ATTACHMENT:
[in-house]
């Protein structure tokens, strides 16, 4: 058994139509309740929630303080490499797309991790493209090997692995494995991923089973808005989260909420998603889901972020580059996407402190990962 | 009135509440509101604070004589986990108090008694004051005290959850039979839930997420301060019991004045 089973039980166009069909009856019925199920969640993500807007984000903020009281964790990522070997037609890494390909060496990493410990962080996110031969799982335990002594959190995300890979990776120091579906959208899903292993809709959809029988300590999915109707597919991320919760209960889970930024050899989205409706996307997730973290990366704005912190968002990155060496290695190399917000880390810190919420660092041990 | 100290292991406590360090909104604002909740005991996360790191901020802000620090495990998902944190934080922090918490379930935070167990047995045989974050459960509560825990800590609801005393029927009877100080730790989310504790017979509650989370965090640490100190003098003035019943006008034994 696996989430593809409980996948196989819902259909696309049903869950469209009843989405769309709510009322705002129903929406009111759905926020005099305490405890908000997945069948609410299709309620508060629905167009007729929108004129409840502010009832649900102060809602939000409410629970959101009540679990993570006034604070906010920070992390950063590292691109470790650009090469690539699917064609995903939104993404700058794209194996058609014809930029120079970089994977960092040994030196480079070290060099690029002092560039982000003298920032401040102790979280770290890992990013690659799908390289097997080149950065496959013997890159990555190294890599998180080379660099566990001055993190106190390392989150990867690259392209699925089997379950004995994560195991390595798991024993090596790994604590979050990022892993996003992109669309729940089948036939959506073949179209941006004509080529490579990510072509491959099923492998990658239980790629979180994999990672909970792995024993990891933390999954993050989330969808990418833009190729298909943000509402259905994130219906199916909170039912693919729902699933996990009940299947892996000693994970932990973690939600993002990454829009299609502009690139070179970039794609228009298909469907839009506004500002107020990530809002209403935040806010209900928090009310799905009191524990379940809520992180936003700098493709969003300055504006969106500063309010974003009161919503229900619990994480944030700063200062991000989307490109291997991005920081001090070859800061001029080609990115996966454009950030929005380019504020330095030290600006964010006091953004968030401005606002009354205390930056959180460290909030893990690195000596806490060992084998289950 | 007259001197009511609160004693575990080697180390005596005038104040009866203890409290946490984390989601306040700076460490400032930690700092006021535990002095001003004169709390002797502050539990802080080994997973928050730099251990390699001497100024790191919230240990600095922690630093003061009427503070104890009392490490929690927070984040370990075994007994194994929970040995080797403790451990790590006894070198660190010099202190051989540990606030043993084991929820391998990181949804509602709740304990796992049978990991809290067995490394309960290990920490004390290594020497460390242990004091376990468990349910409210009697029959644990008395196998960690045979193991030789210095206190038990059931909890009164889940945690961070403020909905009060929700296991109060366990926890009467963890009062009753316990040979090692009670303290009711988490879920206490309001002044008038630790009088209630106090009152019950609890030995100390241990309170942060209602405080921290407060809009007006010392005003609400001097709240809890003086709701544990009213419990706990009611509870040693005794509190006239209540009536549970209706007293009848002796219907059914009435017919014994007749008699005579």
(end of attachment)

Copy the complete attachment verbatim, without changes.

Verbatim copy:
[in-house]
């Protein structure tokens, strides 16, 4: 058994139509309740929630303080490499797309991790493209090997692995494995991923089973808005989260909420998603889901972020580059996407402190990962 | 009135509440509101604070004589986990108090008694004051005290959850039979839930997420301060019991004045 089973039980166009069909009856019925199920969640993500807007984000903020009281964790990522070997037609890494390909060496990493410990962080996110031969799982335990002594959190995300890979990776120091579906959208899903292993809709959809029988300590999915109707597919991320919760209960889970930024050899989205409706996307997730973290990366704005912190968002990155060496290695190399917000880390810190919420660092041990 | 100290292991406590360090909104604002909740005991996360790191901020802000620090495990998902944190934080922090918490379930935070167990047995045989974050459960509560825990800590609801005393029927009877100080730790989310504790017979509650989370965090640490100190003098003035019943006008034994 696996989430593809409980996948196989819902259909696309049903869950469209009843989405769309709510009322705002129903929406009111759905926020005099305490405890908000997945069948609410299709309620508060629905167009007729929108004129409840502010009832649900102060809602939000409410629970959101009540679990993570006034604070906010920070992390950063590292691109470790650009090469690539699917064609995903939104993404700058794209194996058609014809930029120079970089994977960092040994030196480079070290060099690029002092560039982000003298920032401040102790979280770290890992990013690659799908390289097997080149950065496959013997890159990555190294890599998180080379660099566990001055993190106190390392989150990867690259392209699925089997379950004995994560195991390595798991024993090596790994604590979050990022892993996003992109669309729940089948036939959506073949179209941006004509080529490579990510072509491959099923492998990658239980790629979180994999990672909970792995024993990891933390999954993050989330969808990418833009190729298909943000509402259905994130219906199916909170039912693919729902699933996990009940299947892996000693994970932990973690939600993002990454829009299609502009690139070179970039794609228009298909469907839009506004500002107020990530809002209403935040806010209900928090009310799905009191524990379940809520992180936003700098493709969003300055504006969106500063309010974003009161919503229900619990994480944030700063200062991000989307490109291997991005920081001090070859800061001029080609990115996966454009950030929005380019504020330095030290600006964010006091953004968030401005606002009354205390930056959180460290909030893990690195000596806490060992084998289950 | 007259001197009511609160004693575990080697180390005596005038104040009866203890409290946490984390989601306040700076460490400032930690700092006021535990002095001003004169709390002797502050539990802080080994997973928050730099251990390699001497100024790191919230240990600095922690630093003061009427503070104890009392490490929690927070984040370990075994007994194994929970040995080797403790451990790590006894070198660190010099202190051989540990606030043993084991929820391998990181949804509602709740304990796992049978990991809290067995490394309960290990920490004390290594020497460390242990004091376990468990349910409210009697029959644990008395196998960690045979193991030789210095206190038990059931909890009164889940945690961070403020909905009060929700296991109060366990926890009467963890009062009753316990040979090692009670303290009711988490879920206490309001002044008038630790009088209630106090009152019950609890030995100390241990309170942060209602405080921290407060809009007006010392005003609400001097709240809890003086709701544990009213419990706990009611509870040693005794509190006239209540009536549970209706007293009848002796219907059914009435017919014994007749008699005579």